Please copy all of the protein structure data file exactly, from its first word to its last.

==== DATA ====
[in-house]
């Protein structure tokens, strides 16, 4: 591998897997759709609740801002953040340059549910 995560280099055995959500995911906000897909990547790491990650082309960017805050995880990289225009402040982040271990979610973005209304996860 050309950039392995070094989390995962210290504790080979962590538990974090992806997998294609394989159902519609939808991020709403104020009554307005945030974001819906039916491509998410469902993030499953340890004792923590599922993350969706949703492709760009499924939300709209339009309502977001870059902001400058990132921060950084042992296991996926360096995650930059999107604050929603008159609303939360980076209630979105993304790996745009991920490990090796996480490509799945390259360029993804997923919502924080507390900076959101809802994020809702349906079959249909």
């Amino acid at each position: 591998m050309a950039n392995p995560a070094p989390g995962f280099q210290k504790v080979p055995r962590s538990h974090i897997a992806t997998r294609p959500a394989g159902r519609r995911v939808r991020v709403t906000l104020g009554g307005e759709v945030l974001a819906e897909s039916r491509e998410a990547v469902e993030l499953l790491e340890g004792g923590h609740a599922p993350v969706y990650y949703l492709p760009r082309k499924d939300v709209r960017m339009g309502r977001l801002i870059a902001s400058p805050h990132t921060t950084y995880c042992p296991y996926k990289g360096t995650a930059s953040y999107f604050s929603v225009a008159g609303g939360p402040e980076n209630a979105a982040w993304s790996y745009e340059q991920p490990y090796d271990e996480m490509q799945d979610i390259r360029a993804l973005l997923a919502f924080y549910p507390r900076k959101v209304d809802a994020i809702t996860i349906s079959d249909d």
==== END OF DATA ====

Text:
[in-house]
């Protein structure tokens, strides 16, 4: 591998897997759709609740801002953040340059549910 995560280099055995959500995911906000897909990547790491990650082309960017805050995880990289225009402040982040271990979610973005209304996860 050309950039392995070094989390995962210290504790080979962590538990974090992806997998294609394989159902519609939808991020709403104020009554307005945030974001819906039916491509998410469902993030499953340890004792923590599922993350969706949703492709760009499924939300709209339009309502977001870059902001400058990132921060950084042992296991996926360096995650930059999107604050929603008159609303939360980076209630979105993304790996745009991920490990090796996480490509799945390259360029993804997923919502924080507390900076959101809802994020809702349906079959249909």
């Amino acid at each position: 591998m050309a950039n392995p995560a070094p989390g995962f280099q210290k504790v080979p055995r962590s538990h974090i897997a992806t997998r294609p959500a394989g159902r519609r995911v939808r991020v709403t906000l104020g009554g307005e759709v945030l974001a819906e897909s039916r491509e998410a990547v469902e993030l499953l790491e340890g004792g923590h609740a599922p993350v969706y990650y949703l492709p760009r082309k499924d939300v709209r960017m339009g309502r977001l801002i870059a902001s400058p805050h990132t921060t950084y995880c042992p296991y996926k990289g360096t995650a930059s953040y999107f604050s929603v225009a008159g609303g939360p402040e980076n209630a979105a982040w993304s790996y745009e340059q991920p490990y090796d271990e996480m490509q799945d979610i390259r360029a993804l973005l997923a919502f924080y549910p507390r900076k959101v209304d809802a994020i809702t996860i349906s079959d249909d």